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Fatty Acids

 

 

 

 

Omega 3 EFA Supplements 

Omega-3 essential fatty acids (EFA's) are polyunsaturated "good" fats. Three of this group of fatty acids are considered ‘essential’ and are normally obtained from dietary sources, although some synthesis does take place in the body. The typical Western diet contains an excess of omega-6 fatty acids relative to omega-3 fatty acids, and this imbalance may be behind a number of the new diseases of the West, including heart disease, diabetes and immune system problems.

The omega-3 fatty acids are ALA, EPA and DHA.

 

Alpha Linolenic Acid (ALA)

ALA is found primarily in flax seed oil and is also found in blackcurrant seed oil. The positive effects of ALA have been documented in many areas including: high blood pressure and immune system function.

Flax oil (linseed oil) or raw seeds are the preferred supplement source of this nutrient as it is relatively cheap and widely available.

 

Eicosapentaenoic Acid (EPA) and Docosahexaenoic Acid (DHA)

These two fatty acids are responsible for the beneficial effects of fish oils such as salmon oil and krill oil (krill are small crustaceans) and in whole mackerel and tuna and certain supplements derived from marine algae. Research has confirmed that fish oils containing high levels of EPA and DHA have therapeutic benefits in areas including: high blood triglycerides (a risk factor for heart attack), high blood pressure, cardiac arrhythmia (irregular heart beat, which may lead to death if it occurs during a heart attack), and brain maintenance (the human brain is composed of about 20% by weight DHA). Research shows that low levels of this important fatty acid are connected to increased incidence of mood, personality and behavioral disorders.Because omega-3 EFA's can be converted into anti-inflammatory substances (prostaglandins and leukotrines), they're also believed to provide joint support, promoting flexibility, mobility and potential pain relief.

Supplements high in EPA and DHA are fish oils including krill oil. Fish oils are extracted from the tissues of fatty fish like salmon and herring and contain high levels of EPA and DHA. You should be aware that cod liver oil is generally not a good source of these EFAs as it contains high levels of vitamins A and D but the concentration of APA and DHA are typically low (although some proprietory ‘cod liver oil’ contains augmented levels of the EFAs).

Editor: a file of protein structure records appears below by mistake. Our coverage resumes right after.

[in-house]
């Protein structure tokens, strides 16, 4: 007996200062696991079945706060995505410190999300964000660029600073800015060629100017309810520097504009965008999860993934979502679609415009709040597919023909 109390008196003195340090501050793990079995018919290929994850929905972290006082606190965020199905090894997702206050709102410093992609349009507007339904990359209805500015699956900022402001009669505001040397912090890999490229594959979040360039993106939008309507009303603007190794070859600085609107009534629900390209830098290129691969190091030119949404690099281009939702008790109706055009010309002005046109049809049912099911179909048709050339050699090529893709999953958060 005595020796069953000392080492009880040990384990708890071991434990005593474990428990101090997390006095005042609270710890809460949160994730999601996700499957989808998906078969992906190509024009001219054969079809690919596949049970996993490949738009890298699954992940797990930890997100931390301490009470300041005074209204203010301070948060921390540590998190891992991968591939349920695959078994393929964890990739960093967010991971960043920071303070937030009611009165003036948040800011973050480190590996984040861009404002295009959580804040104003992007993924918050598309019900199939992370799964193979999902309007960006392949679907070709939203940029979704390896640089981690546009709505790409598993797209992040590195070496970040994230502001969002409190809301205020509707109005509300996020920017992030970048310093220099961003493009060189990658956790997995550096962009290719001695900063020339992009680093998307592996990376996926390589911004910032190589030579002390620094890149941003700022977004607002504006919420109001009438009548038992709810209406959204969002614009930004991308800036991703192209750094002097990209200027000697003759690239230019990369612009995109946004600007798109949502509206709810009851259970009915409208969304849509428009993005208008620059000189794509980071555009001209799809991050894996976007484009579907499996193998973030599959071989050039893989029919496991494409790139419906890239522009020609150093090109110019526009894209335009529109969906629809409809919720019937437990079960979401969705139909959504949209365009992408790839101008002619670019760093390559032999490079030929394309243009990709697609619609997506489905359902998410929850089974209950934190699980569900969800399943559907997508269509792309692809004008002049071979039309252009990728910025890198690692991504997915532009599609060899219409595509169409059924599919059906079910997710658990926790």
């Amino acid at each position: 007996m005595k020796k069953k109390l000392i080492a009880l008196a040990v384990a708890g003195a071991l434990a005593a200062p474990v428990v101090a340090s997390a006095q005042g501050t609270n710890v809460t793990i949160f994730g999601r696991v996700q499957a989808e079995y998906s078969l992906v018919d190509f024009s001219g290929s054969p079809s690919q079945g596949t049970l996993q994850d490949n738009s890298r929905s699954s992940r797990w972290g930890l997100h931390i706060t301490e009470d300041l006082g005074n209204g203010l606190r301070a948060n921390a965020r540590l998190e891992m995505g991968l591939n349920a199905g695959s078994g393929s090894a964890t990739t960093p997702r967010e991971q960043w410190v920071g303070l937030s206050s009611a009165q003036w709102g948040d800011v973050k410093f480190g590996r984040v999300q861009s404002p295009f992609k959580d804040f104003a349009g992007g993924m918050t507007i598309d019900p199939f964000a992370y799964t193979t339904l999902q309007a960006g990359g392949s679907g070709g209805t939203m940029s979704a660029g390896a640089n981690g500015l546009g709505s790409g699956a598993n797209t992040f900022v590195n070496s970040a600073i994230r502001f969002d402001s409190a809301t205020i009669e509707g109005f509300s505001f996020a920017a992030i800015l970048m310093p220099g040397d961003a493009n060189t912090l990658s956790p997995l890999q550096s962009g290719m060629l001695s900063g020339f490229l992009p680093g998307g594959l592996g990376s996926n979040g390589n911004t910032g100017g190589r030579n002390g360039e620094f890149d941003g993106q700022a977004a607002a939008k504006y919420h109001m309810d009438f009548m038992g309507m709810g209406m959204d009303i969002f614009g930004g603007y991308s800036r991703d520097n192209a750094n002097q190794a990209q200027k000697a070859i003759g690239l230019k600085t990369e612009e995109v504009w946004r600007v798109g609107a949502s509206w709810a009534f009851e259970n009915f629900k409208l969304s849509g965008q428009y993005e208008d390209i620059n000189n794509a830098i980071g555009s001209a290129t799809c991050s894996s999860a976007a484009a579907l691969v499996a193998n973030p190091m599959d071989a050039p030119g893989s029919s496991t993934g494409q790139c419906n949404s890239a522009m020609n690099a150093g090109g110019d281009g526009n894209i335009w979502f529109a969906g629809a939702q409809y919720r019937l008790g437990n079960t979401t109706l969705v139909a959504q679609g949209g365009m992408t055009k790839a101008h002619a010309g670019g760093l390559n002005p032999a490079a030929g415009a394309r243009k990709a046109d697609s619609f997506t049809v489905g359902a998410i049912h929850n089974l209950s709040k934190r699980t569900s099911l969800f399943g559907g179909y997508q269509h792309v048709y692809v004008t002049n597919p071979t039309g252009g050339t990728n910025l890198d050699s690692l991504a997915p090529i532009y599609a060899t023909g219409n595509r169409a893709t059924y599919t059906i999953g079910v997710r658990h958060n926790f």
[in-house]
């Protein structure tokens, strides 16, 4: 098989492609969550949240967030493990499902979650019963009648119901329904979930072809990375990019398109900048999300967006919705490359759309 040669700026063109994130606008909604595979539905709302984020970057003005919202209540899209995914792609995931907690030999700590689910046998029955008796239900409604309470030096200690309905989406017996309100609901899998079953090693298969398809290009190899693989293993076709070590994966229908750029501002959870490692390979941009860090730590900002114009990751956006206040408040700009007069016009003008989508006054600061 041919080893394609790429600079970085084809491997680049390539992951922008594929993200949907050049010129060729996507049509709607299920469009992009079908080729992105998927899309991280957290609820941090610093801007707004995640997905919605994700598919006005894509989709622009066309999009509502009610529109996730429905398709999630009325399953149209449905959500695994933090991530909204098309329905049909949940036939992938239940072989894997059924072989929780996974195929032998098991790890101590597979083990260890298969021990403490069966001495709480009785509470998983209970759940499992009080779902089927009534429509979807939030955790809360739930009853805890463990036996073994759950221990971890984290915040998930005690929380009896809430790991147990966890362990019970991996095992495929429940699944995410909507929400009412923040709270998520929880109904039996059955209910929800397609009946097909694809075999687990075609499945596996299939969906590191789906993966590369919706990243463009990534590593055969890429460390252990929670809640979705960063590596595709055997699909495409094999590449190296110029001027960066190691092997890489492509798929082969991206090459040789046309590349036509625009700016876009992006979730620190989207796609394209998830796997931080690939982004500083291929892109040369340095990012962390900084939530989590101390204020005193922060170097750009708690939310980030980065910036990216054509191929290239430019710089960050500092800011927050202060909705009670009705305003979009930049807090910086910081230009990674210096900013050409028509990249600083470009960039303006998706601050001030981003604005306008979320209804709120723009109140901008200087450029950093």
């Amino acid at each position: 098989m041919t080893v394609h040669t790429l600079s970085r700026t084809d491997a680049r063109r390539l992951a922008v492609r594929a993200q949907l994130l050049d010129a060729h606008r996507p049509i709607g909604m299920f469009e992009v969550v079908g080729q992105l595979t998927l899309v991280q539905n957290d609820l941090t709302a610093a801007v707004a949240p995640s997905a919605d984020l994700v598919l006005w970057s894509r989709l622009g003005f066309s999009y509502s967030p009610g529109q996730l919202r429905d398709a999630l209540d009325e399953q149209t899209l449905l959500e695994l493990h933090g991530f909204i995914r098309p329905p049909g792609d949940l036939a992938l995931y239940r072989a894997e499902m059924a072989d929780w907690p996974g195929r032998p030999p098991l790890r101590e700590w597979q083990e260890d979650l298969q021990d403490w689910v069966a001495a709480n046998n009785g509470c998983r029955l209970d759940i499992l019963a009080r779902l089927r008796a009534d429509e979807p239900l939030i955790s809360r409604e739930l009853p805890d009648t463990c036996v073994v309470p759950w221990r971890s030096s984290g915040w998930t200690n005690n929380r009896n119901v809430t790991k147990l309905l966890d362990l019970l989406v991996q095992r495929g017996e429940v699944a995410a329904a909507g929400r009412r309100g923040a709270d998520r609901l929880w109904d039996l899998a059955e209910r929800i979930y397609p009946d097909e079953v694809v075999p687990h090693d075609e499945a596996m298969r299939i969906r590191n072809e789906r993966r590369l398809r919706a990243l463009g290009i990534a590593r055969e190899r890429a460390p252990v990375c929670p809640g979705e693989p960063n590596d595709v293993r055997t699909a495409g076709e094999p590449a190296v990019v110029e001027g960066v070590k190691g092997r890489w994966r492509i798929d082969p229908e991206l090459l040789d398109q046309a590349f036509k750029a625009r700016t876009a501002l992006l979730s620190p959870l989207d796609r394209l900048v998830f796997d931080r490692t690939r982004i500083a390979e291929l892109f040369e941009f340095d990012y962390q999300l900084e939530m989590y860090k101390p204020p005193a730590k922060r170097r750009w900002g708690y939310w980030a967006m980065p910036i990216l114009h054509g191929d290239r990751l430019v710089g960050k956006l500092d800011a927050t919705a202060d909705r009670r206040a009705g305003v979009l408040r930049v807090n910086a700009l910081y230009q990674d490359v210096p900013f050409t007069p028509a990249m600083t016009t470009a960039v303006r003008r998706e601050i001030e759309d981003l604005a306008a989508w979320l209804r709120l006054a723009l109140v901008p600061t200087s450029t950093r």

Most of the world’s oceans are now becoming polluted with high levels of mercury, and the dangers of mercury toxicity from seafood and seafood derivatives are now reaching a significant level. The process of ‘molecular distillation’ removes such heavy-metal toxins so you should look for this on supplement labels. One of the few reaming safe sources (without molecular distillation) appears to be Alaskan salmon oil.

The recommended daily intake of EPA plus DHA is about 650-1000 mg (up to 5g/day for specific ailments, during pregnancy and lactation, or where the diet is overly rich in omega-6 EFAs).

 

Omega-6 EFA Supplements
 

The typical Western diet already contains an excess of omega-6 fatty acids, much of which is in the form of Linoleic Acid (LA), found in cooking oils and processed foods. This is converted to GLA in the body, which is then broken down to Arachidonic Acid (AA) and Dihomo Gamma Linolenic Acid (DGLA). However, Linoleic and arachidonic acids tend to promote inflammation and so put a strain on many organs when consumed in excess. In contrast, GLA may actually reduce inflammation and so is a safer option.

Because GLA can be synthesised in the body from linoleic acid, the need to supplement with GLA has not been firmly established. In fact, because taking any omega-6 supplement may further increase the imbalance between uptake of omega-3 EFAs and omega-6 fatty acids, it may actually be undesirable. Because GLA supplementation can displace some linoleic acid, it is often recommended for inflammation. However, if you do take GLA supplements, you should greatly increase your intake of omega-3 supplements (to 5g/day or more) to offset this.

GLA is found primarily in borage oil and to a lesser extent in evening primrose oil and blackcurrant seed oil.  

 

Cetylated Fatty Acid Supplements (CFAs) - Celadrin

Celadrin ('Celaritis') is the trade name for a mixture of cetylated fatty acids (CFAs) structurally similar to 'omega 3' oils. CFAs are saturated fats commonly extracted from bovine tallow oil and are increasingly used to reduce pain and swelling in arthritic joints.

The main constituents are myristic acid and oleic acid which are both produced naturally in the body. Oleic acid is an 'omega 9' oil also found in olive oil and in most meats and oily seeds. Myristic acid is found in full fat milk, butter and some vegetable oils such as palm oil and coconut oil. It is believed that as we age the natural production of these key nutrients can decrease, and supplementing with these oils can have significant benefits for arthritis sufferers.

Topical application of creams containing CFAs, which bypasses potential destruction of the oils by digestive enzymes, also appears to be effective in relieving some artritis symptoms.

 

 

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